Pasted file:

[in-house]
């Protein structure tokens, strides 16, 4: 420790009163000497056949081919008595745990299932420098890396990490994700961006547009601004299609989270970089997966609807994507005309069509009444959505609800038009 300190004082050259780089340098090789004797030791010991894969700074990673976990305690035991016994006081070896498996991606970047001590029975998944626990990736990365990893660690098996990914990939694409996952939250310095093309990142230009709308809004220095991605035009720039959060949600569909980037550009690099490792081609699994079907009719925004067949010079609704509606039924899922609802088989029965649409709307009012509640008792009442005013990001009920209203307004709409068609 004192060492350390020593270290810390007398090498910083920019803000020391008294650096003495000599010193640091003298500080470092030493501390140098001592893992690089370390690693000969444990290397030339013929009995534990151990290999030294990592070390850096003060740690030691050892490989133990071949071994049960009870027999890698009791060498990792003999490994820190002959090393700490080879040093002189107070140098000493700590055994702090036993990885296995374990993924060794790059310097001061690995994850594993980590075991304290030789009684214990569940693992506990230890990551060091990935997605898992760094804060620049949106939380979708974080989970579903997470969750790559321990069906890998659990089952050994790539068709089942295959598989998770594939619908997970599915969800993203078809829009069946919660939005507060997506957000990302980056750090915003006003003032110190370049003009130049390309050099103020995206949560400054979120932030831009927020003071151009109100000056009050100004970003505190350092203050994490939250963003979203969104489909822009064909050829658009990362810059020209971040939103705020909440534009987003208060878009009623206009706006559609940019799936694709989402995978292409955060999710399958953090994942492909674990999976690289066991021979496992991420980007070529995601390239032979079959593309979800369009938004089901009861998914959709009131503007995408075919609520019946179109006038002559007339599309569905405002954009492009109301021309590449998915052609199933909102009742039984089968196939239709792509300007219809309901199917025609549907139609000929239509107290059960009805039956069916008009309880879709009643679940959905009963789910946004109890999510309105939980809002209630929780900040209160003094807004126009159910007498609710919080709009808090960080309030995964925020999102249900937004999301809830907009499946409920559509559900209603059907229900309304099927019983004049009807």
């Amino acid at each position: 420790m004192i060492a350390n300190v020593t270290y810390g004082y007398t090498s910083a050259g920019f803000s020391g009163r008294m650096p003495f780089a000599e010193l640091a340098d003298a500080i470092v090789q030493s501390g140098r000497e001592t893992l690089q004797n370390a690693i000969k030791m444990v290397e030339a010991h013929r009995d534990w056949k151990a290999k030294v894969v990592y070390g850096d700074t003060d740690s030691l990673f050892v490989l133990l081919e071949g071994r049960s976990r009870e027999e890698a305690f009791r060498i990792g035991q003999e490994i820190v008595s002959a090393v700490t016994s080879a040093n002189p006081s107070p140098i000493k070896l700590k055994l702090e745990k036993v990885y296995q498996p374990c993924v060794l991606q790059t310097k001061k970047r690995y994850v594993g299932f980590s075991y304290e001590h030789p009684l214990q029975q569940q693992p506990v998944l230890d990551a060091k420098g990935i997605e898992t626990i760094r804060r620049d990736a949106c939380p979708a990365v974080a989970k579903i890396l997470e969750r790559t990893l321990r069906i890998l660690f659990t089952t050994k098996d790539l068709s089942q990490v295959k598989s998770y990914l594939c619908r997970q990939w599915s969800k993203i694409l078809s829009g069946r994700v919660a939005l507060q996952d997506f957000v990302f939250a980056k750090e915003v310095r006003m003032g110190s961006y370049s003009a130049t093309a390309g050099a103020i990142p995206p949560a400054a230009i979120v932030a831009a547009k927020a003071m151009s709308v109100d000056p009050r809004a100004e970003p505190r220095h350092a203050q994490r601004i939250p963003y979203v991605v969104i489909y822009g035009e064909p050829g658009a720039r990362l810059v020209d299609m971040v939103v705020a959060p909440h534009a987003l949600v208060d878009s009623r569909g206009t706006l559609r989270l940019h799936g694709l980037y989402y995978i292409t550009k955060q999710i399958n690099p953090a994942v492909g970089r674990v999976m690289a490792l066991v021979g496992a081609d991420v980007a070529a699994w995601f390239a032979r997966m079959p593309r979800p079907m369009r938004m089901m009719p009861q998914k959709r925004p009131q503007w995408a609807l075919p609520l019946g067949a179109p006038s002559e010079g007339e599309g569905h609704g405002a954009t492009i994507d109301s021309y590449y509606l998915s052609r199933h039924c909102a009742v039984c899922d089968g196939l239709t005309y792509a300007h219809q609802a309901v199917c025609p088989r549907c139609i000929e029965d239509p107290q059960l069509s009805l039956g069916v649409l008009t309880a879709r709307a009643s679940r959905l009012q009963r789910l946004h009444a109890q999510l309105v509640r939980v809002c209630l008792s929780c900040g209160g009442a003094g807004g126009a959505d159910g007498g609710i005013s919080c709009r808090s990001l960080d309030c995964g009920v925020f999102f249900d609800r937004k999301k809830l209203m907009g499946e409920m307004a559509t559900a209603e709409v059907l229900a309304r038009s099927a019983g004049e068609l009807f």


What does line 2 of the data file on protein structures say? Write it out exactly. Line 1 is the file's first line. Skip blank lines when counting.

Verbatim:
């Protein structure tokens, strides 16, 4: 420790009163000497056949081919008595745990299932420098890396990490994700961006547009601004299609989270970089997966609807994507005309069509009444959505609800038009 300190004082050259780089340098090789004797030791010991894969700074990673976990305690035991016994006081070896498996991606970047001590029975998944626990990736990365990893660690098996990914990939694409996952939250310095093309990142230009709308809004220095991605035009720039959060949600569909980037550009690099490792081609699994079907009719925004067949010079609704509606039924899922609802088989029965649409709307009012509640008792009442005013990001009920209203307004709409068609 004192060492350390020593270290810390007398090498910083920019803000020391008294650096003495000599010193640091003298500080470092030493501390140098001592893992690089370390690693000969444990290397030339013929009995534990151990290999030294990592070390850096003060740690030691050892490989133990071949071994049960009870027999890698009791060498990792003999490994820190002959090393700490080879040093002189107070140098000493700590055994702090036993990885296995374990993924060794790059310097001061690995994850594993980590075991304290030789009684214990569940693992506990230890990551060091990935997605898992760094804060620049949106939380979708974080989970579903997470969750790559321990069906890998659990089952050994790539068709089942295959598989998770594939619908997970599915969800993203078809829009069946919660939005507060997506957000990302980056750090915003006003003032110190370049003009130049390309050099103020995206949560400054979120932030831009927020003071151009109100000056009050100004970003505190350092203050994490939250963003979203969104489909822009064909050829658009990362810059020209971040939103705020909440534009987003208060878009009623206009706006559609940019799936694709989402995978292409955060999710399958953090994942492909674990999976690289066991021979496992991420980007070529995601390239032979079959593309979800369009938004089901009861998914959709009131503007995408075919609520019946179109006038002559007339599309569905405002954009492009109301021309590449998915052609199933909102009742039984089968196939239709792509300007219809309901199917025609549907139609000929239509107290059960009805039956069916008009309880879709009643679940959905009963789910946004109890999510309105939980809002209630929780900040209160003094807004126009159910007498609710919080709009808090960080309030995964925020999102249900937004999301809830907009499946409920559509559900209603059907229900309304099927019983004049009807």